I’m not exactly sure of what I expected when I arrived at the annual Dynamic Women of Faith Conference this past Saturday, March 25th. Actually, having woken up bright and early at 5:30am, I’m pretty sure that my only expectation was that I would crash as soon as the event was over. (I’m not what one might call a “morning person” but I digress.) The one thing that I certainly did not expect, however, was to be welcomed by, and to feel so at home with, such a wonderful, faith-filled, dynamic group of women.
I’ll admit, when I walked into the building that morning, I was pretty jaded. I’m sure my experience is not an uncommon one – isolated from like-minded sisters in Christ, one can begin to feel like an oddity. People tend to look at you strangely when you veil at Mass, dress modestly and live chastely, or admit that your greatest aspiration is not to climb the corporate ladder or to make lots of money, but to have a holy marriage, and to be a stay-at-home Mom – and to a number of kids far greater than the usual 1.2, at that. And, as passionate as I am about these things, the curious stares, the derisive, “good luck”s, and the outright disapproval by many can get very old, very fast. No doubt about it – living out our role as Catholic women can be very difficult, especially in an age in which modernism, liberalism, and radical feminism rule the day.
Which is exactly why the Dynamic Women of Faith Conference was such a welcome change. Right from the outset, as we set up our booth, my “momager” and I struck up a conversation with another vendor about everything from veiling to homeschooling. At the Mass, I was amazed by just how loudly and passionately everyone was singing. And as the day progressed, I was able to meet hundreds of other women who share my love for the Catholic Faith, strive to live holy and virtuous lives, and embrace their God-given gift of motherhood.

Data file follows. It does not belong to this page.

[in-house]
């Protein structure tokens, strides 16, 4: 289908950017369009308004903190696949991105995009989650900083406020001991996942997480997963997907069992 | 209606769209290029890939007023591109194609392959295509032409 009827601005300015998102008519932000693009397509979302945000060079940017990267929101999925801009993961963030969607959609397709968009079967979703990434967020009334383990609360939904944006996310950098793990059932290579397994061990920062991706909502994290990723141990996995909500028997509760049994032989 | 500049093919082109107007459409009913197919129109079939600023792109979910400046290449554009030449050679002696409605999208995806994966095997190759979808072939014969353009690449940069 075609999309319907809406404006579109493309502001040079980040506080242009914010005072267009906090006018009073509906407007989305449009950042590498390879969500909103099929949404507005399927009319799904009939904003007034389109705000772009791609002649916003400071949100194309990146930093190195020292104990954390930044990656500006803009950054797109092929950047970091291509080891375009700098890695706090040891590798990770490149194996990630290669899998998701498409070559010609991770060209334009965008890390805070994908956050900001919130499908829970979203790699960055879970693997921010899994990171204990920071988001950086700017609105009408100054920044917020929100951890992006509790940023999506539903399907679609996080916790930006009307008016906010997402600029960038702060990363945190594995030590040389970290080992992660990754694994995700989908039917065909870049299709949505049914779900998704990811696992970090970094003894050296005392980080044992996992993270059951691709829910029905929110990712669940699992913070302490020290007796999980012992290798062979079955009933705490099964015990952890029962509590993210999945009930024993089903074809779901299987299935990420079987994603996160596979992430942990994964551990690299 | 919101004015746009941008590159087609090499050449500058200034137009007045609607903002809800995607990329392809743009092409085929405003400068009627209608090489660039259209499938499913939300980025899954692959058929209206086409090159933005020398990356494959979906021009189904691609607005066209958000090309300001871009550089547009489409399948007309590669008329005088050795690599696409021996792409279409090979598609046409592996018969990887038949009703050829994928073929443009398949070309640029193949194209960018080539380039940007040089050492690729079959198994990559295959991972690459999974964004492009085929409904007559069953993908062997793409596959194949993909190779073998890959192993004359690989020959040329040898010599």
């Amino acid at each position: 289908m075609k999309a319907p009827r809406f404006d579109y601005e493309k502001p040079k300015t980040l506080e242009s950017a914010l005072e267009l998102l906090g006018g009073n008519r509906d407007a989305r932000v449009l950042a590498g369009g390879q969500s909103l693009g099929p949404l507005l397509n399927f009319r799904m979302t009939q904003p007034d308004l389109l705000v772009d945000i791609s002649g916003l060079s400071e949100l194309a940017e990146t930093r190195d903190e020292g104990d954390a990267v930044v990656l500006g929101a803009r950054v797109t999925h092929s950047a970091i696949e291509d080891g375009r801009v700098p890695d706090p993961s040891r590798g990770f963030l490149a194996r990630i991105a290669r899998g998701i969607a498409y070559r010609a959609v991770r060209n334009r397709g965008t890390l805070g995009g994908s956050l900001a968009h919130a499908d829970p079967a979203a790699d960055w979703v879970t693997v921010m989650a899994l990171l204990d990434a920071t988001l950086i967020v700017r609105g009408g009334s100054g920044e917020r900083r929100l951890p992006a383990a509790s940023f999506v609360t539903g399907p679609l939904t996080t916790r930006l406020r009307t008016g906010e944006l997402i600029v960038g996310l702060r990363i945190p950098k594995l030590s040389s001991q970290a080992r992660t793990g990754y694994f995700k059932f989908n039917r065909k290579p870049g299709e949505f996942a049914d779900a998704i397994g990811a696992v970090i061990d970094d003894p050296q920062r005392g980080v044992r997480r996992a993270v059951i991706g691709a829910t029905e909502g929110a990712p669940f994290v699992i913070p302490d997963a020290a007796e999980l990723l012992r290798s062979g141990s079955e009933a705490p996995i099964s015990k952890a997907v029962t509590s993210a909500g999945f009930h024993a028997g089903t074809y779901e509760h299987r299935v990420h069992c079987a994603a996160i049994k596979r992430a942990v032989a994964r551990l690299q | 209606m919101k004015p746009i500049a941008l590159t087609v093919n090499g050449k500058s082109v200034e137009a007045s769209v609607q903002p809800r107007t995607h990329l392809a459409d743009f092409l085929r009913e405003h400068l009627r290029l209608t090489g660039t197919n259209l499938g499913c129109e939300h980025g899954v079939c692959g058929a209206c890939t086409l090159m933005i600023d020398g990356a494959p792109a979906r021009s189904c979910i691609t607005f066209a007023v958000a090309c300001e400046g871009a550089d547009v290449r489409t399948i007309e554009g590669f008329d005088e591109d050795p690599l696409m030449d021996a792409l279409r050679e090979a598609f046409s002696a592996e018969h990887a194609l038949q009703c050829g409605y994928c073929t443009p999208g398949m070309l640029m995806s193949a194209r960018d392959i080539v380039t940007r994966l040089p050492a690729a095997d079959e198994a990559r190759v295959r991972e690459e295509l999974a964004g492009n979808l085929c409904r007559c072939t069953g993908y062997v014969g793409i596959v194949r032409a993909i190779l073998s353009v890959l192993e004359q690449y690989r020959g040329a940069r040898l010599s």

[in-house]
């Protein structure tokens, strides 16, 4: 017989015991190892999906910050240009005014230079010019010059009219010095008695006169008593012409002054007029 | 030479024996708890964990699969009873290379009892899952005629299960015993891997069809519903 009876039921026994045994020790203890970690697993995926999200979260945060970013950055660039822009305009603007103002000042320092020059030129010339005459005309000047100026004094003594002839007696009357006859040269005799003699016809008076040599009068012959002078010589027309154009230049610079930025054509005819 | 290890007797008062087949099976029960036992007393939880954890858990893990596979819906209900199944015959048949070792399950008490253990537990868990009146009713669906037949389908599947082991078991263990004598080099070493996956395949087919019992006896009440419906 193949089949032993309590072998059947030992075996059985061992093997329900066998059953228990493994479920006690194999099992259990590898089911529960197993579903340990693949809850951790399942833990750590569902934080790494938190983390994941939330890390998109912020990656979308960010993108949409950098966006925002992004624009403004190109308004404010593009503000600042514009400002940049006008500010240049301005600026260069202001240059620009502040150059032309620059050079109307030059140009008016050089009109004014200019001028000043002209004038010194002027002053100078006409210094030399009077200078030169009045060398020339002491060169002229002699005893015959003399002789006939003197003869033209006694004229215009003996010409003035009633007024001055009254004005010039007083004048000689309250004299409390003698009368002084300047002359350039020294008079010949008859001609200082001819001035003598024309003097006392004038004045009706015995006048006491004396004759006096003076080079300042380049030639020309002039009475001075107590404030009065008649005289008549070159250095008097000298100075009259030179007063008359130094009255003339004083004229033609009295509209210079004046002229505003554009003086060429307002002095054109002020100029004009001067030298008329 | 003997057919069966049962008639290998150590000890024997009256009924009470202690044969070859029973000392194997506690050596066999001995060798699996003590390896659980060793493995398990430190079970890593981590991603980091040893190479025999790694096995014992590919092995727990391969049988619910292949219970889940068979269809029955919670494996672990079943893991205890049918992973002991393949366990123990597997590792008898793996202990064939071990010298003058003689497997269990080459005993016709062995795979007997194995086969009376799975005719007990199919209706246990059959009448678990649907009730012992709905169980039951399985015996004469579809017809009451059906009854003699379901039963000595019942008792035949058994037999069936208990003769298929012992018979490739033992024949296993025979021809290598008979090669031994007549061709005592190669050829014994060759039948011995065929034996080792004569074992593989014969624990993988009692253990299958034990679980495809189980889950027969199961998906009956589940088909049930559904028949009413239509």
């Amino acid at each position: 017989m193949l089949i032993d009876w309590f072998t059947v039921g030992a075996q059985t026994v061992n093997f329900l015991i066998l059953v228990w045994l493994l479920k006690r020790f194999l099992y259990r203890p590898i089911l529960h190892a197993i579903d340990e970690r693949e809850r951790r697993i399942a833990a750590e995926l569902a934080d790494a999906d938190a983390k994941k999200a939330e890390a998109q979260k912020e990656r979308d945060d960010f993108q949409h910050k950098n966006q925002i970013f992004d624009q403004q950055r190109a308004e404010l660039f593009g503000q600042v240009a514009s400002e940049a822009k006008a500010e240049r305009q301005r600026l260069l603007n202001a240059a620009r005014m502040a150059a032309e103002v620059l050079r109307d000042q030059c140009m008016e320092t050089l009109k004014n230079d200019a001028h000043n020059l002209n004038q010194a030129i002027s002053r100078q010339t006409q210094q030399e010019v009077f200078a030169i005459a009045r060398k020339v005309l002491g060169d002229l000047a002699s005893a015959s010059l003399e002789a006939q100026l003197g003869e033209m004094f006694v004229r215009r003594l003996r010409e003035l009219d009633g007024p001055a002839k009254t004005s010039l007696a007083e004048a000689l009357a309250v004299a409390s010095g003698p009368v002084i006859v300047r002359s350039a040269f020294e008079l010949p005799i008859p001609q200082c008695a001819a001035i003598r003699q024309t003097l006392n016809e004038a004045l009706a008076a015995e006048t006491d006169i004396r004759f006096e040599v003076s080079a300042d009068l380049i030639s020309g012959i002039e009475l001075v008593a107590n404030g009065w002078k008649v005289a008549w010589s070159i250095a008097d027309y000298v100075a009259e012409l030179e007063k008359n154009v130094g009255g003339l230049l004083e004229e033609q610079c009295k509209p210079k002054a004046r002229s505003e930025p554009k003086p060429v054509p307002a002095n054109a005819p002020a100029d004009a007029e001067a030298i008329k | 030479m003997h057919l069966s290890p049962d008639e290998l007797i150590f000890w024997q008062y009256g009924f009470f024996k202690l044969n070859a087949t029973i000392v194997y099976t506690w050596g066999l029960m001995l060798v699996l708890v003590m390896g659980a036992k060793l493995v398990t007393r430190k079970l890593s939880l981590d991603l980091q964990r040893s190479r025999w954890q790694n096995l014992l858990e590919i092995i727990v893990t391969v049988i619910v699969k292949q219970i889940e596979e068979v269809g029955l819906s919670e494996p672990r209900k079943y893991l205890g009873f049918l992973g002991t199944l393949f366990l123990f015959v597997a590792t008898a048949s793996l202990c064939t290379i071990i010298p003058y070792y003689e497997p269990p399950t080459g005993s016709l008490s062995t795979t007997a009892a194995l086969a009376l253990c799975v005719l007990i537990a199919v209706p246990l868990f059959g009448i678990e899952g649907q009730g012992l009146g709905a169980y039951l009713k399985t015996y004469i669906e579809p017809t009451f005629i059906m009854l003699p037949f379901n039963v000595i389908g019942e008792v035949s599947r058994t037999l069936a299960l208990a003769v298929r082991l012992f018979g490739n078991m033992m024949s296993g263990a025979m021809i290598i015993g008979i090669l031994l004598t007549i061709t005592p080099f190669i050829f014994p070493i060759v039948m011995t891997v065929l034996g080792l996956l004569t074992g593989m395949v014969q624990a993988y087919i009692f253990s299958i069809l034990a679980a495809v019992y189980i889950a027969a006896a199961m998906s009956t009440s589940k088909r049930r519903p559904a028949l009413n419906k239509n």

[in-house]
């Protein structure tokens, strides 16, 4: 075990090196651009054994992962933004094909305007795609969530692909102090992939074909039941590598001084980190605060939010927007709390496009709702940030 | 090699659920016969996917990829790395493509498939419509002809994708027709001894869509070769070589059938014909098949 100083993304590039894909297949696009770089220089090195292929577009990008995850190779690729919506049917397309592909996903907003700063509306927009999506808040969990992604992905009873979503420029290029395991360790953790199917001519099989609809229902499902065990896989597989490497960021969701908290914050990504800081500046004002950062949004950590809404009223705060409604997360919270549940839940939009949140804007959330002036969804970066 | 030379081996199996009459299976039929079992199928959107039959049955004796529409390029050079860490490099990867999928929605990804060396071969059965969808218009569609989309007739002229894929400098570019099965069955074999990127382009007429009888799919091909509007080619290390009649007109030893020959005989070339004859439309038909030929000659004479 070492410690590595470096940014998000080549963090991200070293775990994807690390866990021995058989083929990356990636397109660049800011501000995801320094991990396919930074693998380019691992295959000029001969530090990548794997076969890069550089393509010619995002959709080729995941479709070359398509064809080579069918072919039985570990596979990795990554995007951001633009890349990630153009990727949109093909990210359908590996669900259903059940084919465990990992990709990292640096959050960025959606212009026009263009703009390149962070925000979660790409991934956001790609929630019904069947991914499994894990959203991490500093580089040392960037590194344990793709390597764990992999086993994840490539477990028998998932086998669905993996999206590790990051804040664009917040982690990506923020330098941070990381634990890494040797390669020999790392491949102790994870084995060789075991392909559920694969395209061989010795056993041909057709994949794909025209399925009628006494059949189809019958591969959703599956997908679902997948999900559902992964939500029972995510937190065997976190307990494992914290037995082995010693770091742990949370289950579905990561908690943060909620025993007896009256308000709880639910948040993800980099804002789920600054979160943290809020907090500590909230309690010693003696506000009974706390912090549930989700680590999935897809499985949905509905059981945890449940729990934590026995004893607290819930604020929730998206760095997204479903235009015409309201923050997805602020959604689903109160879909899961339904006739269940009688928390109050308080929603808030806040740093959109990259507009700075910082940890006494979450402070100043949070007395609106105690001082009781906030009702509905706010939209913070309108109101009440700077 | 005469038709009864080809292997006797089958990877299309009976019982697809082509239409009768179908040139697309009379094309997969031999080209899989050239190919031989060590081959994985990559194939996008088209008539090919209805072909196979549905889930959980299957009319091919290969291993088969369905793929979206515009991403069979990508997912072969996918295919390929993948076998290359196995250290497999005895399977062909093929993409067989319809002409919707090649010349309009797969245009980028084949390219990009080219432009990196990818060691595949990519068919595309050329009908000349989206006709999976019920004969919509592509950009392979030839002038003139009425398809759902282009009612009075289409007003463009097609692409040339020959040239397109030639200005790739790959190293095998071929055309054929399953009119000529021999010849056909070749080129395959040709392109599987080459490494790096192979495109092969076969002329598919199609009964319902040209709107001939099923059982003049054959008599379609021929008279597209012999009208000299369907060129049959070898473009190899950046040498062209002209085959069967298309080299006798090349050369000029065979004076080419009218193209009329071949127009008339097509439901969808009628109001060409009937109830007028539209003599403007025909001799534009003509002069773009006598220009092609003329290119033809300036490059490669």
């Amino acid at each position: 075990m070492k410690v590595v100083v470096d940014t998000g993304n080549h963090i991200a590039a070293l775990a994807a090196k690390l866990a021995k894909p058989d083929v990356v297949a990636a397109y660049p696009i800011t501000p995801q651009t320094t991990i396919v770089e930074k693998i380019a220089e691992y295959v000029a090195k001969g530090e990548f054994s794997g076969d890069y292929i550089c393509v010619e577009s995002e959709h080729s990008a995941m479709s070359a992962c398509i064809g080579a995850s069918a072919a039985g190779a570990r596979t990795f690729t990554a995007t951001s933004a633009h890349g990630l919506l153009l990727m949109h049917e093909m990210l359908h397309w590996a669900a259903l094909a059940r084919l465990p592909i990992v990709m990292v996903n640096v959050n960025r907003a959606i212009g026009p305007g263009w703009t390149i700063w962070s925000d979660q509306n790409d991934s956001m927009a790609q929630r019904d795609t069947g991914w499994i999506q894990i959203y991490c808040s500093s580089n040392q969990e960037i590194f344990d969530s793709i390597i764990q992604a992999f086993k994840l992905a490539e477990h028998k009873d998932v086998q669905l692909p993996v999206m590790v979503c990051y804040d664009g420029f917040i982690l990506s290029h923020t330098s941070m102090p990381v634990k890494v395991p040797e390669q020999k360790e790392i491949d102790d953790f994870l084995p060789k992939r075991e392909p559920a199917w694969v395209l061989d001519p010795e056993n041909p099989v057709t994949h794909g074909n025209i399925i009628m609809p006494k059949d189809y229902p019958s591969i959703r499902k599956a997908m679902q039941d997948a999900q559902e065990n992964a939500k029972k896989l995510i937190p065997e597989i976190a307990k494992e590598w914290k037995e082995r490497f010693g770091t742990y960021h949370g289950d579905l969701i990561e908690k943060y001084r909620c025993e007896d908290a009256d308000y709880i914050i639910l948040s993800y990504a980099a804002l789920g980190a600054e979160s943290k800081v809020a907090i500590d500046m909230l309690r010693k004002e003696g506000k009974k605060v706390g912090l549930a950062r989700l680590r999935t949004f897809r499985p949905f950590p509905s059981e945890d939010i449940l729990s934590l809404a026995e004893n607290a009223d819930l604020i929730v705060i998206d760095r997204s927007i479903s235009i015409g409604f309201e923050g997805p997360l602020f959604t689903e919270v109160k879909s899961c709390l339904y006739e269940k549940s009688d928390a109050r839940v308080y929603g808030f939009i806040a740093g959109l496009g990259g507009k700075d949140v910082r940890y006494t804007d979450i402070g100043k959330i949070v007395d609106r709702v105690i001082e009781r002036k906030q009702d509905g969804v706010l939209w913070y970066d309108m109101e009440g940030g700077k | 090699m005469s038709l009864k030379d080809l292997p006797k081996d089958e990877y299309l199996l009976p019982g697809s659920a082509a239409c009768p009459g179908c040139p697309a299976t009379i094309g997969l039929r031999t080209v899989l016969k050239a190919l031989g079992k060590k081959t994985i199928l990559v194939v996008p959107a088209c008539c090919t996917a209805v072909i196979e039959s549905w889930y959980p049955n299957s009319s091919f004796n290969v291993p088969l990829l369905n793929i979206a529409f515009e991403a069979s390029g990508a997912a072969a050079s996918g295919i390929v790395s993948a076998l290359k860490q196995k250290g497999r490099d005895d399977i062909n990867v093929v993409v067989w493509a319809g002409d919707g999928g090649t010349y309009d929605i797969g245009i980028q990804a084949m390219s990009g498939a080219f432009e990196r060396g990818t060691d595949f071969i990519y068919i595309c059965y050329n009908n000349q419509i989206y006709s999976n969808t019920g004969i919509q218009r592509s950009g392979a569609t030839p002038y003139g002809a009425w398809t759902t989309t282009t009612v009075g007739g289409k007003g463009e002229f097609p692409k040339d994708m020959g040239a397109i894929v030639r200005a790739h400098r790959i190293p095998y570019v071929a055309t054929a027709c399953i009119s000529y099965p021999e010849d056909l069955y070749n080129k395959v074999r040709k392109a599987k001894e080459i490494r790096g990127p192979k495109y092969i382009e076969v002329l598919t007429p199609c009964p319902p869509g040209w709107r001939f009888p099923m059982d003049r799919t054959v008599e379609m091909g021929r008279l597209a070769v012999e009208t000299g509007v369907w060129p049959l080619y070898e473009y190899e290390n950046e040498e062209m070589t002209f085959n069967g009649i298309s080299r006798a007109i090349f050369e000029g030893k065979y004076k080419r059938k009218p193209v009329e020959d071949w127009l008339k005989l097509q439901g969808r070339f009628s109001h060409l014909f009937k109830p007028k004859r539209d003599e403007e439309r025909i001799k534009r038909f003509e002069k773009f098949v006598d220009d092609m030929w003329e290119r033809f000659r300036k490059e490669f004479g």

The speakers, of course, were no exception. I laughed, cheered, and even cried as, one by one, these beautiful, faith-filled women stood up to share their stories.
‘What a change!’ I thought, feeling very much like my beloved Jane at this point. ‘I’m not the only one who thinks this way!’
Sometime throughout this very memorable day, it hit me; this is what female empowerment is all about. It’s not about doing whatever you want, whenever you want, but instead, about choosing to follow Christ and serve Him with abandon. It’s not about being powerful and independent, but instead, about exhibiting that quiet strength and complete dependence on God that was so perfectly present in the life our Our Blessed Mother. And, of course, it’s definitely not about shunning fertility and family life, but instead, about embracing it wholeheartedly, and glorifying God in the daily tasks of changing diapers, wiping errant tears, and giving out lots of hugs.
The world is, at the end of the day, very wrong about us. We are a mystery to it, and no matter how hard it tries, it will never understand us – but our sisters in Christ do. Which is why, I’m really looking forward to next year’s conference. Even if it means waking up at 5:30am.
Isabella Bruno is a certified teacher and self-published author residing in Woodbridge, Ontario. From Jane with Love, a Catholic children’s book about chastity, is her first publication. You can find out more about Isabella on her website, www.isabellabruno.ca.